Back Surgery for Spinal Stenosis
Spinal stenosis is a condition where the spaces in the spinal canal have become obstructed or narrowed leading to pressure being placed on the spinal nerves and the spinal cord. This can occur in the lumbar spine, the thoracic spine, and the cervical spine and many patients often have evidence of Spinal stenosis at a number of levels. This is particularly true in cases where the degeneration is due to age-related wear and tear rather than acute injury. Compression of blood vessels, and problems with the intervertebral discs, spinal ligaments, and other important tissues and structures can also be both the cause and effect of spinal stenosis. Lumbar spinal stenosis is the most common form of spinal stenosis and is suffered by a huge number of people. Symptoms include mild, occasional aching in the back or the buttocks, acute shooting pain down into the feet, numbness, weakness, mobility problems, bowel and bladder incontinence, and paralysis.
Thoracic Spinal Stenosis
Spinal stenosis in the thoracic spine is less common, only accounting for around 1% of those with the condition. This is mainly due to the anatomical differences between the cervical, lumbar, and thoracic spine and the latter’s relative rigidity compared to the neck and lower back. However, the thoracic spine is actually much narrower than the spinal canal in the cervical and lumbar spinal regions making any obstruction more likely to cause problems. Those with a congenitally narrow thoracic spinal canal are also liable to suffer spinal cord compression from relatively minor trauma to the spine. Inflammation, vertebral fracture, osteophyte (bone spur) growth, or disc herniation can occur, along with synovial cysts, and ligament calcification, all of which reduce the space available for the spinal nerves to travel through and the spinal cord itself. Thoracic spinal stenosis may remain asymptomatic for many years until a patient begins to experience mild middle back pain. As the condition develops there may be pain in the lower back, down the legs, and a progressive loss of bowel and bladder control. In some cases the ability to walk may be affected, and muscle weakness and atrophy, along with paralysis can occur.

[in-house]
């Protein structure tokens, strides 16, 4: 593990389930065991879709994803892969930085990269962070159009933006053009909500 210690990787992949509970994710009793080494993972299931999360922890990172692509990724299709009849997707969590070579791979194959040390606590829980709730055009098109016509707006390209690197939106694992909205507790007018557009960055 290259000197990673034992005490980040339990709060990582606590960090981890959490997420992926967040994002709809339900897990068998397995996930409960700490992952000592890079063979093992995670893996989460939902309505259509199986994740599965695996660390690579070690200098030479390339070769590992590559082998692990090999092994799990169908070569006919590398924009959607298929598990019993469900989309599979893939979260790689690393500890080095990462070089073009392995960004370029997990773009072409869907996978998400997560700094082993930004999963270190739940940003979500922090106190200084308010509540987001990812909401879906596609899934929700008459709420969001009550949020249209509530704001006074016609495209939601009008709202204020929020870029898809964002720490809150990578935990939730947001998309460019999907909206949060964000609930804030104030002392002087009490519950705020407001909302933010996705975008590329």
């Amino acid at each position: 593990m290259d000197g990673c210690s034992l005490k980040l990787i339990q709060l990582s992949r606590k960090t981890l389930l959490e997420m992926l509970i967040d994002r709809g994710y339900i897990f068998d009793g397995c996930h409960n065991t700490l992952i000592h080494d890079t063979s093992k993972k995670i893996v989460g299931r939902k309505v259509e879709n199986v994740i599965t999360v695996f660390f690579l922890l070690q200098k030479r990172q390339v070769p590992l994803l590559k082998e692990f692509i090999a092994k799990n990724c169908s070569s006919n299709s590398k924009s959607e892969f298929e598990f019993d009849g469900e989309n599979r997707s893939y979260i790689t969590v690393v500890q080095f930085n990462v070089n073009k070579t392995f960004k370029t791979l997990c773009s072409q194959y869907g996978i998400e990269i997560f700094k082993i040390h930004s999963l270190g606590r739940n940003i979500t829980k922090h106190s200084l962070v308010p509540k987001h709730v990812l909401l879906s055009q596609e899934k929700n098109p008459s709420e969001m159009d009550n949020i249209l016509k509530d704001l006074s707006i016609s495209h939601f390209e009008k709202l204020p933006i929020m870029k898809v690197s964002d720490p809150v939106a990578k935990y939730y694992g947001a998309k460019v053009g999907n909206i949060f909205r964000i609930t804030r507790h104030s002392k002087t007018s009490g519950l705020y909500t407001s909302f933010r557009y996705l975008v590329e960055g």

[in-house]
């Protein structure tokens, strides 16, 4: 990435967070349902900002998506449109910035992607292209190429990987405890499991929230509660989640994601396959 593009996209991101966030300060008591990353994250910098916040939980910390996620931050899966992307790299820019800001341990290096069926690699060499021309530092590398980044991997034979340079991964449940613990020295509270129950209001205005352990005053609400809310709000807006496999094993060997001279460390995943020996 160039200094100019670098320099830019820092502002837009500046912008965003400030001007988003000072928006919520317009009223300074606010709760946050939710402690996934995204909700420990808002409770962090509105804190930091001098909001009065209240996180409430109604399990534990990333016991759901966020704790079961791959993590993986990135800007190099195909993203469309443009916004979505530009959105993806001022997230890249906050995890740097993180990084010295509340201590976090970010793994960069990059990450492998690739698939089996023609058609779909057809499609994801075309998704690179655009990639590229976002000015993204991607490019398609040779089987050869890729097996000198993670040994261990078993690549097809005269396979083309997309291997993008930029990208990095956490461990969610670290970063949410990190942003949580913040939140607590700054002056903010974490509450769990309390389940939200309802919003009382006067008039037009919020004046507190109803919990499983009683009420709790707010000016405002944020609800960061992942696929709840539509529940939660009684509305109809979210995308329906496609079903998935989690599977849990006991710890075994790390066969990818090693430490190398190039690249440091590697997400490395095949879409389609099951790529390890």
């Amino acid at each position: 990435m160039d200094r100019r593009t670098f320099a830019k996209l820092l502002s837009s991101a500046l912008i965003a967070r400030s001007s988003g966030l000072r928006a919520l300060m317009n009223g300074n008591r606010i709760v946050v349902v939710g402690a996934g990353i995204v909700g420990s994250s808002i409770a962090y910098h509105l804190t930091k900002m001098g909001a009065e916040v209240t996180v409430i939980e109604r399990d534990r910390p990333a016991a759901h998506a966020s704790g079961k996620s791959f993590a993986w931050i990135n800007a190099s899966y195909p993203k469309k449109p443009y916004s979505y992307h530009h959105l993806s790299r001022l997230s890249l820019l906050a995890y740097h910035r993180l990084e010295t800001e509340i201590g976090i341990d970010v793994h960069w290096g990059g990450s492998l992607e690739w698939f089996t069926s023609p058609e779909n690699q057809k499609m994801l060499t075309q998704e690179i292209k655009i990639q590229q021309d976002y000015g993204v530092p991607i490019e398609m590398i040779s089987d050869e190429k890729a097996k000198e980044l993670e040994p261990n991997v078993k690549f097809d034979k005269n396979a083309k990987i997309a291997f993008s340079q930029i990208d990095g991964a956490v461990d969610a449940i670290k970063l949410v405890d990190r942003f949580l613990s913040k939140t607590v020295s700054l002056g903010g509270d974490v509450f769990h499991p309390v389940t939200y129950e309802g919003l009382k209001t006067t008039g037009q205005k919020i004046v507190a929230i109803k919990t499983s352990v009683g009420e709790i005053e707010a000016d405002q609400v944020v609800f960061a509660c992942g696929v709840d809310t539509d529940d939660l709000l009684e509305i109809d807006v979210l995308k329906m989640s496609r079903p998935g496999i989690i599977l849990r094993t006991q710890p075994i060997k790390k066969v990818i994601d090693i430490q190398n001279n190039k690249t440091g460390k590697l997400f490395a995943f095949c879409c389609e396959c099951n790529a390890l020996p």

Cervical Spinal Stenosis